Aaaaagh! At that point I normally have a quiet lie-down and gibber in the vegetable aisle.

There was actually an excellent article last month in The Economist about the complexity of food economics and politics.

janeite Mon 26-Feb-07 18:15:58

Yes. And that's just at the coffee section, before even ocnsidering anything else. Usually bu Clipper or Percol but occasionally allow myself to be seduced by Carte Noir or special offers and then feel bad!

FrannyandZooey Mon 26-Feb-07 18:21:31

LOL yes I do know what you mean

I tend to have my own mental rules which I more or less stick to (these change depending on what my priority is at that time) and then when I get sick of being so righteous I send dp into town and he comes home with asparagus and raspberries out of season

Sugarmagnolia Mon 26-Feb-07 18:23:47

LOL Issymum, the global snow pea dilemna - I love it!

Sugarmagnolia Mon 26-Feb-07 18:24:11

Sorry, Kenyan Snow Pea dilemna.

Gobbledigook Mon 26-Feb-07 18:27:27

Not really.

I usually buy organic and I try to buy British. However, if getting a range of fruit for the boys means I have to buy out of season then I do and I don't stress about it.

I don't really buy 'ready made' stuff so I'm not really checking 'ingredients' of things.

I buy all my meat from my local butcher who sources everything from within a 20 mile radius.

I must admit I don't really consider packaging too much but I do recycle paper, tins and glass - I know I could do more.

I don't really consider the cost of things.

I don't know, I just haven't got the energy to consider every little thing but I have certain things I do that are 'socially conscious' and I accept that I can't do everything.

WideWebWitch Mon 26-Feb-07 18:30:18

lol at Issymum and also at the thread title.

Yes, I do. I'm pretty happy on the not processed front since I mainly buy veg, fruit, meat, fish, nuts, bread, loo roll and that sort of stuff and not much processed stuff.

BUT, I am aware that really and truly I should be getting an organic box full of local and seasonal produce and if I did I would be

a) supporting local farmers/producers
b) cutting down food miles
c) stopping using nasty multinational Tesco
d) still be mostly buying organic

I have got in touch with the local co we have that does tihs but haven't got around to using them as they've only just answered my quesiton on delivery times. We do have a company that does this though, which is good. They show you food miles for every item and a lot is organic/seasonal.

I hesitate everytime I go to use deodrant: on non work days I use a poncey organic green one and yet on work days I use mens Sure, which I'm sure is full of parabens and other nasties. And that's before I've used soap or shower gel which has probably got sodium laureth sulphate in it. I skim The Ecologist guiltily and put off reading articles which will make me feel I have to do something.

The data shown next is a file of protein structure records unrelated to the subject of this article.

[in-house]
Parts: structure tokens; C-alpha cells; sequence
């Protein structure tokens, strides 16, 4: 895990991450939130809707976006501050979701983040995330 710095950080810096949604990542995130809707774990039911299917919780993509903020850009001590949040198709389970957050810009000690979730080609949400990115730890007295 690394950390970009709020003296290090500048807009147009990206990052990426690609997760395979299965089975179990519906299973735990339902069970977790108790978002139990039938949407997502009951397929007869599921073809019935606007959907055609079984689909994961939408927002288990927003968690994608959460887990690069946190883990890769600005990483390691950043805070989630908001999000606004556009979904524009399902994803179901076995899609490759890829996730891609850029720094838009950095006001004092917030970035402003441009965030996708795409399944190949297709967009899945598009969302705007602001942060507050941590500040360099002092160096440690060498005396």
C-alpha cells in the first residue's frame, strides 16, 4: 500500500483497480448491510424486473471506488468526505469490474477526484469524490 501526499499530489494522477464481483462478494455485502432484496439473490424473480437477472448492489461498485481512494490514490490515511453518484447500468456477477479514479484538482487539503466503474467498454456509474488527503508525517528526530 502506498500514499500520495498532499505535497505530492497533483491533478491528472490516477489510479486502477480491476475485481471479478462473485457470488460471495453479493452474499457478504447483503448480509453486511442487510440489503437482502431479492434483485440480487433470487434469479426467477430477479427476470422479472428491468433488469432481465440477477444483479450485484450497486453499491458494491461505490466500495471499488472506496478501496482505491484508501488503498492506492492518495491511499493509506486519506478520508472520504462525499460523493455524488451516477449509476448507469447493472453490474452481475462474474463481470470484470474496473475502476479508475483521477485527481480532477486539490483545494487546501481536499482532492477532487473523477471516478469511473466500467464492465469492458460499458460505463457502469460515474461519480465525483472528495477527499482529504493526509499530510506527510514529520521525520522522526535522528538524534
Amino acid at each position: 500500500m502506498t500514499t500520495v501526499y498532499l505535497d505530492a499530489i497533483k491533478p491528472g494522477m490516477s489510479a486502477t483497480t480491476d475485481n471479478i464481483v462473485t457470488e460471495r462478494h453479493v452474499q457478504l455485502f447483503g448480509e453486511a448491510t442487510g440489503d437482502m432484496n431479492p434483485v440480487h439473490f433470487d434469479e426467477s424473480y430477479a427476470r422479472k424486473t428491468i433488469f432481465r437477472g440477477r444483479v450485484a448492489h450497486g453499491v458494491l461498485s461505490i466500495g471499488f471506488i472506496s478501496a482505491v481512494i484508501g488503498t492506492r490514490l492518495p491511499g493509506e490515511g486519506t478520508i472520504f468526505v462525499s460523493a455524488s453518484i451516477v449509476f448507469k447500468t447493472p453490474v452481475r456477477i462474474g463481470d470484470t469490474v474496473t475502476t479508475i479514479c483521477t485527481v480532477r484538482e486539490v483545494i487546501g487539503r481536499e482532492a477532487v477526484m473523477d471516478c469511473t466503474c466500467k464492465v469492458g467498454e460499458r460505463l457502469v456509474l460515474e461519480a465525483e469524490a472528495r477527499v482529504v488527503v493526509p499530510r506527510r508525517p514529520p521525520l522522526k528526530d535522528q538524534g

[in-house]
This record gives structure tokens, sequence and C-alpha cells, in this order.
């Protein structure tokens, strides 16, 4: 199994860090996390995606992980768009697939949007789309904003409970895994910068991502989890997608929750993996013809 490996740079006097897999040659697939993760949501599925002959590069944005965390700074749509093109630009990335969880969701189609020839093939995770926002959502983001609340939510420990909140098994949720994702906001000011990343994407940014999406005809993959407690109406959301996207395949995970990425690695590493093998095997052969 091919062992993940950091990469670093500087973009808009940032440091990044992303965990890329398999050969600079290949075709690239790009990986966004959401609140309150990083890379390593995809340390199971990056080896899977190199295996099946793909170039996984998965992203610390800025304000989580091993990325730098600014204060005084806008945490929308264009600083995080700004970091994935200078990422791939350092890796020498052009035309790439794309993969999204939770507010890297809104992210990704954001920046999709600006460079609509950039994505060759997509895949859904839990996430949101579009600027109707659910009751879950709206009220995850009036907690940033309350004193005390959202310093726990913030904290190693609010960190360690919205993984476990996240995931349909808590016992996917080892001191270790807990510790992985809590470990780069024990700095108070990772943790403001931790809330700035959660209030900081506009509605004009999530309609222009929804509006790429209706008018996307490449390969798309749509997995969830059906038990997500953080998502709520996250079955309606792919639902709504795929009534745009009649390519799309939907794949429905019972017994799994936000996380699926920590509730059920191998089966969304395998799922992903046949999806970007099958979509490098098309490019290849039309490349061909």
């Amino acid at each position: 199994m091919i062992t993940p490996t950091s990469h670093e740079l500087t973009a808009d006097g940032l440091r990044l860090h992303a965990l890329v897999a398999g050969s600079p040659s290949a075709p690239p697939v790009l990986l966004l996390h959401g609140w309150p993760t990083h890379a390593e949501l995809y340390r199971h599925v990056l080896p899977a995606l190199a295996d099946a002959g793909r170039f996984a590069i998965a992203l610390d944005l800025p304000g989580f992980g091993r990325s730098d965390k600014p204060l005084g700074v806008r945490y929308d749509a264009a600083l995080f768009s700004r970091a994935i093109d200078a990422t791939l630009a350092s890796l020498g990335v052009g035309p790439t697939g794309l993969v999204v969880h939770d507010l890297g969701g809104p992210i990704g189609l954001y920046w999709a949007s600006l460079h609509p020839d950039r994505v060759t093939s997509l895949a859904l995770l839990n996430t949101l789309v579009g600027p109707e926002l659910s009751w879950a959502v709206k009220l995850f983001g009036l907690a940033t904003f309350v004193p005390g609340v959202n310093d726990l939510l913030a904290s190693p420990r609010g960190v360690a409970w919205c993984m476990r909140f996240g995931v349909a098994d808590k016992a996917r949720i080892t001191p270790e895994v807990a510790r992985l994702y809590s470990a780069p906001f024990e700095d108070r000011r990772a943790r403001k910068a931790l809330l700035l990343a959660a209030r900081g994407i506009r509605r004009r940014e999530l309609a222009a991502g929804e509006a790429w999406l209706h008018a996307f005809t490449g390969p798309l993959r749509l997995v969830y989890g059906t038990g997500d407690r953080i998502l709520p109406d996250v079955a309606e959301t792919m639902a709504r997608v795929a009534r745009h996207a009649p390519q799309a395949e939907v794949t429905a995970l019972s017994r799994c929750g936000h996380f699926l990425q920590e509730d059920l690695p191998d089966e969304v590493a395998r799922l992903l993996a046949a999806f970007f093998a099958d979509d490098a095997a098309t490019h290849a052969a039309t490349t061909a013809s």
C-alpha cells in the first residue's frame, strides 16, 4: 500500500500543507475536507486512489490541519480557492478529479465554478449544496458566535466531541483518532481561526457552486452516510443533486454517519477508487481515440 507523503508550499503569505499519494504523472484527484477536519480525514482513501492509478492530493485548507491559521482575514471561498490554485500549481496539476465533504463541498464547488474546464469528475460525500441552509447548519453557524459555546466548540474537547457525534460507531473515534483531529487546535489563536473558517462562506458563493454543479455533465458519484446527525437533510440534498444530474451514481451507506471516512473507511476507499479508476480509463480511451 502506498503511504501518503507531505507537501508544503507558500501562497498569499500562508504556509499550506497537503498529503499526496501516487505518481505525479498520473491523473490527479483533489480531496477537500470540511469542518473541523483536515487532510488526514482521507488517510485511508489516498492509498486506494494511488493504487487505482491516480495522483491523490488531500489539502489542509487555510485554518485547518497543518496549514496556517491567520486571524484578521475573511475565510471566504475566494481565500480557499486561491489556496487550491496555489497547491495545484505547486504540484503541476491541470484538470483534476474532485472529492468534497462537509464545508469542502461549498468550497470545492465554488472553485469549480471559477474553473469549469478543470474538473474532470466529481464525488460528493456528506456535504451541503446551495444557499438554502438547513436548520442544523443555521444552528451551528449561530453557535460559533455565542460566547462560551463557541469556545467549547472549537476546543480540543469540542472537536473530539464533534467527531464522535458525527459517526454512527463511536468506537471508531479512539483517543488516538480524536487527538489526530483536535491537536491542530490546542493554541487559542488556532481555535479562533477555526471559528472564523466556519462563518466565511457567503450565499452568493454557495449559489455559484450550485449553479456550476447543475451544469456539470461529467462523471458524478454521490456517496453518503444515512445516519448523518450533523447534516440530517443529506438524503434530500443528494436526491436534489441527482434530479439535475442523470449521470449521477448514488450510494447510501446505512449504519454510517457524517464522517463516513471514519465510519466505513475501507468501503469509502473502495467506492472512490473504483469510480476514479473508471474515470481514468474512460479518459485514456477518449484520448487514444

Likewise, I have a Mooncup but have so far failed to use it despite having had THREE periods since I bought it where I was on leave from work and could have easily got boiling and using it.

In fact that sums me up: I bought a damn Mooncup but haven't used it. I really need to put my money where my mouth is (or, well, er, you know, won't go any further with the Mooncup analogy!)

Sugarmagnolia Mon 26-Feb-07 18:39:01

How do you buy nothing processed? Even if you never ever ever buy a "ready meal" (which I don't) there's still plenty of stuff I have to check the labels of - biscuits, crackers, breakfast cereal, crisps etc to make sure there's no dairy in them for DS, things like yoghurts for DD to make sure there's no gelatin in them....???

WideWebWitch Mon 26-Feb-07 18:43:03

SM, I don't buy biscuits or crackers or crisps (Wotsits very occasionally! and I had a rosemary cracker today but that was in a food hamper I was given for my birthday) or ready meals or cakes or anything like that really. I do buy cereal, Granola, Shreddies and yoghurt (Rachel's organic mostly, sometimes petit filou which aren't that great re sugar) for the children but that's it really.

JoshandJamie Mon 26-Feb-07 18:59:40

Issymum - you summed up my point perfectly.

What about bread, Wicked waterwitch? Do you make your own bread - I know with a breadmaker it's easy enough to do. But for example, I wanted to buy some tortillas/wrap thingies so that I could make some chicken fajitas this week.

I first picked up old el paso and promptly put them down due to hugely scary hydrogenated fat levels. Then I picked up the new lower salt and fat Discovery ones and the Sainsbury's healthy choice ones - both still laden with salt and fat. And these are the supposedly healthy wraps. It's not like I'm buying doughnuts for goodness sakes, it's a wrap. Now I don't even want to eat the bloody things.

wheresthehamster Mon 26-Feb-07 19:14:11

I could have written the opening post.